Libya's 'Political Isolation Law'
By: Maggie Fick for Al-Monitor Posted on February 20.
TRIPOLI, Libya — Who will enjoy the full rights of citizenship — including serving in public office — in the new Libya? There may soon be an answer to this question. On Tuesday, parliamentarians began debating a draft of a bill known as the Political Isolation Law. The draft bill lists 36 different categories of Libyans considered “directly responsible” for “corrupting political, economic, social, and administrative life” in Libya during the 42 years of Moammar Gadhafi’s autocracy. The bill, seen by Al-Monitor, also specifies the government positions that banned individuals would be prevented from holding.
About This Article
Lawmakers argue the law is a necessary and overdue step that the majority of Libyans support. While the desire to prevent those who aided Gadhafi’s abusive and corrupt regime from holding positions of power in Libya today is hard to fault, the draft law is unpopular among Libyan rights activists. Some say that aside from being impractical if not impossible to enforce, the bill will hinder progress toward initiating national reconciliation efforts and promoting the rule of law.
The categories in the bill identify Libyans who served in an extremely diverse array of government functions during the Gadhafi era. The first category singles out “soldiers and civilians” who participated in Gadhafi’s coup in 1969 for exclusion. Subsequent paragraphs exclude editors of newspapers and magazines published during the Gadhafi era; researchers at The World Center for the Study and Research of the Green Book, a Gadhafi mouthpiece; and those who served in the Libyan diplomatic service, among many other citizens.
If the General National Congress (GNC) passes the law in its current form, the individuals currently serving in the highest positions of government during Libya’s ongoing political transition could well be removed. Prime Minister Ali Zeidan was a career diplomat before he defected in the 1980s and became a vocal regime critic. GNC President Mohammed Magariaf was the Libyan ambassador to India before defecting in 1980 and later playing a leading role in Libyan opposition movements in exile.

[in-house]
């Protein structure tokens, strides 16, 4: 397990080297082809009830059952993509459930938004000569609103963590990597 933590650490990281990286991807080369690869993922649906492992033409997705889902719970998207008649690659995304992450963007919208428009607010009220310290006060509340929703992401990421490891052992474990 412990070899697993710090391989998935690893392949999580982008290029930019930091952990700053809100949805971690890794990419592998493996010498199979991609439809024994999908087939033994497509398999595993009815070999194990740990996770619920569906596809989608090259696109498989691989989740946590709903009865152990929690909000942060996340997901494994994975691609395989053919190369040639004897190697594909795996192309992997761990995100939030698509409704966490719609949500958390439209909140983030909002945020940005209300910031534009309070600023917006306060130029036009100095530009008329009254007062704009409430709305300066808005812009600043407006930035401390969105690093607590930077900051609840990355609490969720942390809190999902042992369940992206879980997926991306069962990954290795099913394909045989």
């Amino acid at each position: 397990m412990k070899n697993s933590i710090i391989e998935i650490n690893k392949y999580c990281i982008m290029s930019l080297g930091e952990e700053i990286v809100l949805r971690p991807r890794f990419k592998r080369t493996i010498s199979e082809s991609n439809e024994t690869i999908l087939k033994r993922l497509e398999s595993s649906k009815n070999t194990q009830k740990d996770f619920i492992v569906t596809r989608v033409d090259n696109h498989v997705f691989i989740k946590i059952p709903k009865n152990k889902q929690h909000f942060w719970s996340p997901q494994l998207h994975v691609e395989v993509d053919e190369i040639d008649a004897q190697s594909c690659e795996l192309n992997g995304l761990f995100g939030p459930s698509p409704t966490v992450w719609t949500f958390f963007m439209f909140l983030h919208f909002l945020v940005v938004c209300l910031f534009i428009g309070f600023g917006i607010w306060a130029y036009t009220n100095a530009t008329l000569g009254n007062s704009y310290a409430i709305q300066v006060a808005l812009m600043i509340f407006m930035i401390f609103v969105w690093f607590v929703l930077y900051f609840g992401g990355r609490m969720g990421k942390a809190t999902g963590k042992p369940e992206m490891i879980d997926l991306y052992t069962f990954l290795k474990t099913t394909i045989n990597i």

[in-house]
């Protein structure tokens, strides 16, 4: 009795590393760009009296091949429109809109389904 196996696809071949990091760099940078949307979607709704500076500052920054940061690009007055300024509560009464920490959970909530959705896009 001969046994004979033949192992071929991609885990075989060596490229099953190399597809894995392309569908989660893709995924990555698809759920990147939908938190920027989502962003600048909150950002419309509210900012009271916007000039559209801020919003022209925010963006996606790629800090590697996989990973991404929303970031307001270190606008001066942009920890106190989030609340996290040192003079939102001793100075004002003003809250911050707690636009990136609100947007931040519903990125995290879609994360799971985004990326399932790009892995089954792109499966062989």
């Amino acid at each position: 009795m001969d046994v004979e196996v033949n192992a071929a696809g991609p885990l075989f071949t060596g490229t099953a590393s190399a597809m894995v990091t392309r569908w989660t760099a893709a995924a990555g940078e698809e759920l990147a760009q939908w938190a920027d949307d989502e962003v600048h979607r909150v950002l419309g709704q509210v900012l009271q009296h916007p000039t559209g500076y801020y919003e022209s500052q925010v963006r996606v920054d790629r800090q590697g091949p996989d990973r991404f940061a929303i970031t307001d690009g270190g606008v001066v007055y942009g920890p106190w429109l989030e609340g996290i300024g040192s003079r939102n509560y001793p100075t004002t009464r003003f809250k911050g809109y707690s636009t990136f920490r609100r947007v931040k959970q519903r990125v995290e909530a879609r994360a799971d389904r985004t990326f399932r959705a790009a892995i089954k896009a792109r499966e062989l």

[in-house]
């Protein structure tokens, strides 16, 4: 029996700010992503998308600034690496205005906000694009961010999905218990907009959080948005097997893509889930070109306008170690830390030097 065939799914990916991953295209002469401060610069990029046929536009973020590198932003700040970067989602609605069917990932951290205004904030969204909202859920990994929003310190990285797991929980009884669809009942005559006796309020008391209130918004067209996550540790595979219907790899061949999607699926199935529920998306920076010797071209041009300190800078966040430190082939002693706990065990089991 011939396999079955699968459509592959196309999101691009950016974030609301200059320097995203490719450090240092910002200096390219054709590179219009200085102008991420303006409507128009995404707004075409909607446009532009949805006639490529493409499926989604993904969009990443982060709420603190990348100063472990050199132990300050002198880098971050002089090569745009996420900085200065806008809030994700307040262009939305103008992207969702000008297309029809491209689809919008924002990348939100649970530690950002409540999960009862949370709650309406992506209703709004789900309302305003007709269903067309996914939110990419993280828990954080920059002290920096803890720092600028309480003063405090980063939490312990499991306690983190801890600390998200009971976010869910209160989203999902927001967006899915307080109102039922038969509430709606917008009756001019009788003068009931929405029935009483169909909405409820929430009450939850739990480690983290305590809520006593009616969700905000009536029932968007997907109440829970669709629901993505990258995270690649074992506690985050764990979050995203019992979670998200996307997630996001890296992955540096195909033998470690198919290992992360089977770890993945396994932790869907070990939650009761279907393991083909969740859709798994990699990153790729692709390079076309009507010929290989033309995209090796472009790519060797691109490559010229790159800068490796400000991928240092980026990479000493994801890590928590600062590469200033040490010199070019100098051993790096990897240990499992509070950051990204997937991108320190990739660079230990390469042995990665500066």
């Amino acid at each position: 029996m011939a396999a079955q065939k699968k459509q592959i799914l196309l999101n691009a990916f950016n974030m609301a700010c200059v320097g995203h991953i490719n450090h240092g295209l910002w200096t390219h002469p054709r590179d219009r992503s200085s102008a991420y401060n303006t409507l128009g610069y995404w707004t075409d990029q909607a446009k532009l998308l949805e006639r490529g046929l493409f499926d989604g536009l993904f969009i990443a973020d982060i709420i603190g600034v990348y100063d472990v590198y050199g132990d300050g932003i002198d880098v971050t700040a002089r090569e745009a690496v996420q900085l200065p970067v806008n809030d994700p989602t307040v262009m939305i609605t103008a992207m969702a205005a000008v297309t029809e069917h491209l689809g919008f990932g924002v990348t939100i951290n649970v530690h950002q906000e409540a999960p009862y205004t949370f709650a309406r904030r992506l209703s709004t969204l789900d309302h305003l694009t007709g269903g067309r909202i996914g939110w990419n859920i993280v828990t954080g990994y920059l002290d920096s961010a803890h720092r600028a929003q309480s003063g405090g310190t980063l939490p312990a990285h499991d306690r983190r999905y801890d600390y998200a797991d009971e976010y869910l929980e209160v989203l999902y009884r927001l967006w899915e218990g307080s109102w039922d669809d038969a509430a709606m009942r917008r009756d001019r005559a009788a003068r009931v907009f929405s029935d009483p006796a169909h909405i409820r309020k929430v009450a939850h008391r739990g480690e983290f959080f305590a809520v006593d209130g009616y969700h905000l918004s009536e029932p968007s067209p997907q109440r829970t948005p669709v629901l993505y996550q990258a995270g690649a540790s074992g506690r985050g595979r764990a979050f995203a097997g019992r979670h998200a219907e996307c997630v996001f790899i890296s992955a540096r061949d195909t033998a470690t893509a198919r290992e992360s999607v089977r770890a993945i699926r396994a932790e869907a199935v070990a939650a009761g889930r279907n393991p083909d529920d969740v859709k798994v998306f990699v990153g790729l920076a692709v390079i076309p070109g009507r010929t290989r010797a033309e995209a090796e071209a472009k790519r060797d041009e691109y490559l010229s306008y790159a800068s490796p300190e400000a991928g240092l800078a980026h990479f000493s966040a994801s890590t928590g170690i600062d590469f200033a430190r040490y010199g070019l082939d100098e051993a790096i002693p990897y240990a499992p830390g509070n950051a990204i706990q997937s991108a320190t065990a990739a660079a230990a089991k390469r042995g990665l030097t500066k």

The cases of Zeidan and Magariaf — former Gadhafi officials who abandoned the regime decades before it was toppled in the 2011 uprising — illustrates just one of the complexities of deciding who will and will not be allowed to take part in leading the efforts to build the new Libyan state.
The chairman of the GNC committee that drafted the bill told Al-Monitor that his committee grappled with these complexities. “It’s not fair to put those people who worked with Gadhafi for 40 years and never dismantled the evil regime in the same category as those who worked only one or two or even 10 years and then helped to dismantle the regime,” acknowledged chairman Mohammed Toumi.
“We tried it add some kind of exceptions … but it was difficult because everyone wanted these exceptions to include some people he trusts,” he explained, saying that it is now up to the 200 members of the GNC to consider adding, removing or altering any of the criteria in the tabled bill.